IB futures accounts and associated risk?

Discussion in 'Trading' started by michaelday, Sep 19, 2001.

  1. Under what circumstances would my money be in danger in IB futures account?
    Let's say I have $10K in my futures account and $30K in my equities account. IB bankrupts overnight. Does it mean that my $30K is insured and $10K is not. What happens if I move my money on daily basis from futures into equities account?

    What protection do large traders have ($1mil or more)? I don't understand how could someone (like guys from "market wizards") have so much money in trading accounts and not being insured.
  2. I guess the only way to have some peace of mind is spreading your risk over different accounts at different reputable firms. Put some of your profits in an insured account and keep kruger rands in the safe in case the financial system blows up. :cool:
  3. def

    def Interactive Brokers

    even if a firm goes bankrupt, customer funds are segregated. this will not protect you in the event of a rogue trader but given IB's risk mananagement I'd say the risk is pretty slight (i.e. position limits, not being able to place an order unless cash is in the account, auto liq, etc).

    For clients with big bucks - on the equity side additional insurance can be purchased. I'm not sure if insurance firms will offer insurance for futures.

    I should state that IB's health is very good. There is a write-up on the one of the subsidiaries investment grade S&P rating on the web site. financials are posted as well.
  4. def
    I don't understand how is rogue trader factor different that bankruptcy. Can you please explain it in more detail.
  5. def

    def Interactive Brokers

    say a firm goes bankrupt because of revenue shortfalls. In no way is it allowed, as it would be illegal, for a firm to touch customer funds to pay for bills, salary, operating costs, etc.

    By law, customer funds are segregated into seperate client/house accounts. These funds can only be used for client margin and nothing else. In fact, the CFTC regulates how firms can invest excess client funds (typcically they have to be ultra low risk - i.e. US Treasuries). Thus if a firm goes bankrupt in a manner mentioned above, the customers segregated funds would be safe. If however, a firm somehow allows a trader to put on a large position without adequate funds to cover margin, and a huge loss occurs and the firm is unable to post margin, the segregated cusomter account would be affected as well as the firm on the whole.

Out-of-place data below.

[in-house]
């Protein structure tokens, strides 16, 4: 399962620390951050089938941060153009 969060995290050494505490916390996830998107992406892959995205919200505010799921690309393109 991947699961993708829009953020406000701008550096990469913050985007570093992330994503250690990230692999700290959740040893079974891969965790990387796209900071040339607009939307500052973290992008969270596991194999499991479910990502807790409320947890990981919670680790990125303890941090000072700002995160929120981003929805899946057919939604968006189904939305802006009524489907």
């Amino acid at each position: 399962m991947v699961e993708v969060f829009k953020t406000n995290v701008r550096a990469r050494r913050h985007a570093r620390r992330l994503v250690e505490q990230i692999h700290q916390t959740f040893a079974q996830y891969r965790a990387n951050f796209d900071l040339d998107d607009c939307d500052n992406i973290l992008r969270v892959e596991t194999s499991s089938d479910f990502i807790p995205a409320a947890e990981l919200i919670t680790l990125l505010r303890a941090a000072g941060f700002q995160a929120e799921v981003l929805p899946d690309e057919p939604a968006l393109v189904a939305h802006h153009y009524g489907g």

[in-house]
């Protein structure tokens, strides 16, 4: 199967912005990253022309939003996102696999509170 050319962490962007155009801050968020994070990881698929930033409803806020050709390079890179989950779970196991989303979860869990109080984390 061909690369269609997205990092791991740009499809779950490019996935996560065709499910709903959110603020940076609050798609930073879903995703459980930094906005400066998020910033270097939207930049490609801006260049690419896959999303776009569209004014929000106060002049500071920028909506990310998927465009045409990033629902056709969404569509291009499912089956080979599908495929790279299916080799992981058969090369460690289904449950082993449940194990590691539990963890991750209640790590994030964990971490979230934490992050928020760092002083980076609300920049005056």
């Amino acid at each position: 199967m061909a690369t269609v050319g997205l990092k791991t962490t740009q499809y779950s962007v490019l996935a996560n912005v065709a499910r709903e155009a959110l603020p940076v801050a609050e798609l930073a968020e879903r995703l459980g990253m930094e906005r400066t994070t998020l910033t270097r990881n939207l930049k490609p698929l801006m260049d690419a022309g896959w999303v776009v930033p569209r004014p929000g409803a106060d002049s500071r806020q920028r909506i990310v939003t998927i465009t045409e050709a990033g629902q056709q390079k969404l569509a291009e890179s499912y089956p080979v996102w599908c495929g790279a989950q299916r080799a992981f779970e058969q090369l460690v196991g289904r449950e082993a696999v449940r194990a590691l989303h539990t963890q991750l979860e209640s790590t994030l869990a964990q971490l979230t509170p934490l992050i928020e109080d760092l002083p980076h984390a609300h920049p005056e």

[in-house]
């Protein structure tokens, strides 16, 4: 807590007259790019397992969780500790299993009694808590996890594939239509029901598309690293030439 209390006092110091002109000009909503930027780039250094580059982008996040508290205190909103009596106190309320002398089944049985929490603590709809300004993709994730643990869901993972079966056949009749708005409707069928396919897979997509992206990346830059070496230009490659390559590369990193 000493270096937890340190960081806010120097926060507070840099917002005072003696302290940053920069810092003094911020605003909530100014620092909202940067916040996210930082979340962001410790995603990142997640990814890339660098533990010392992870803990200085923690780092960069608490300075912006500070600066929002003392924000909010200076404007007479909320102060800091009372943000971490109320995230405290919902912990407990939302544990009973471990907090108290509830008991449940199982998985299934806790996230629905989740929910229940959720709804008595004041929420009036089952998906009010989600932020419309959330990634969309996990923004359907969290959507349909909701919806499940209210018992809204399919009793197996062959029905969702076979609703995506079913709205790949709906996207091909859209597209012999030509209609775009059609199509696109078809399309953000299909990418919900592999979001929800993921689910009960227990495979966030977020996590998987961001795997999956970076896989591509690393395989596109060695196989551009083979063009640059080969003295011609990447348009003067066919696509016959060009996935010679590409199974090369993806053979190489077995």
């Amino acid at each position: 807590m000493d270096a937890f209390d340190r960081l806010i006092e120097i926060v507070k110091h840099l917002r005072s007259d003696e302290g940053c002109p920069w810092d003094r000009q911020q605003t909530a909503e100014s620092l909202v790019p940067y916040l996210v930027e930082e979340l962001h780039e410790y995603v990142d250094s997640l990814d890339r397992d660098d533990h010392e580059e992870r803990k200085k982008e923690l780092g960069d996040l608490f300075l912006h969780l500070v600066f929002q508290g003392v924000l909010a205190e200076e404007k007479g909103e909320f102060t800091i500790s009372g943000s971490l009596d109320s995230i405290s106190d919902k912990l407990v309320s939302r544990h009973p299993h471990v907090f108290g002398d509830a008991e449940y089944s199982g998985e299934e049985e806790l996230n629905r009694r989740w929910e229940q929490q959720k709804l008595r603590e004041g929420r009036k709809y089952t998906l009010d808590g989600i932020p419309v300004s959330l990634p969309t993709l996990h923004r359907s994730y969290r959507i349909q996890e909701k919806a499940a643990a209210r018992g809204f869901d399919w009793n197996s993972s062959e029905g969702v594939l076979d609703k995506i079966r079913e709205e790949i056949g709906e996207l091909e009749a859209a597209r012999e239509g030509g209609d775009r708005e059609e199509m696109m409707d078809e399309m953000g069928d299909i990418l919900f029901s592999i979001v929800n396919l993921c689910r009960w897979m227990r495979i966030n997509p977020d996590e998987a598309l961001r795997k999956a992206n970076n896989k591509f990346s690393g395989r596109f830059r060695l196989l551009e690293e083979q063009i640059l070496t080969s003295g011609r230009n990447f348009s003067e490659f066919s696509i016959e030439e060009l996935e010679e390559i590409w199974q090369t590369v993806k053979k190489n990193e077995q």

Thus the importance of managing each and every accounts risk.
  6. The more important question in my mind, is one of IB's computer system reliability.

    What has been your experience with their system?

    Stuck in any trades?

    Do you have a backup broker?

    Do they have a backup system?
  7. Is IB selfclearing for futures too? If so are there any implications regarding customer's funds safety vs a broker working with a big clearing firm? Beyond the safeguards against retail customers failing to close positions or meet margin calls I would be more concerned about the proprietary trading operations of IB.
  8. def

    def Interactive Brokers

    The IB Group is self clearing for US futures as well. I'm not sure if Timber Hill does the clearing for IB in the states or if it is the other way around. I beleive that Timber Hill does the clearing. Either way client funds are segregated by law from house positions as mentioned in the previous post (the house positions are for Timber Hill LLC). These rules were put in place to protect the customer.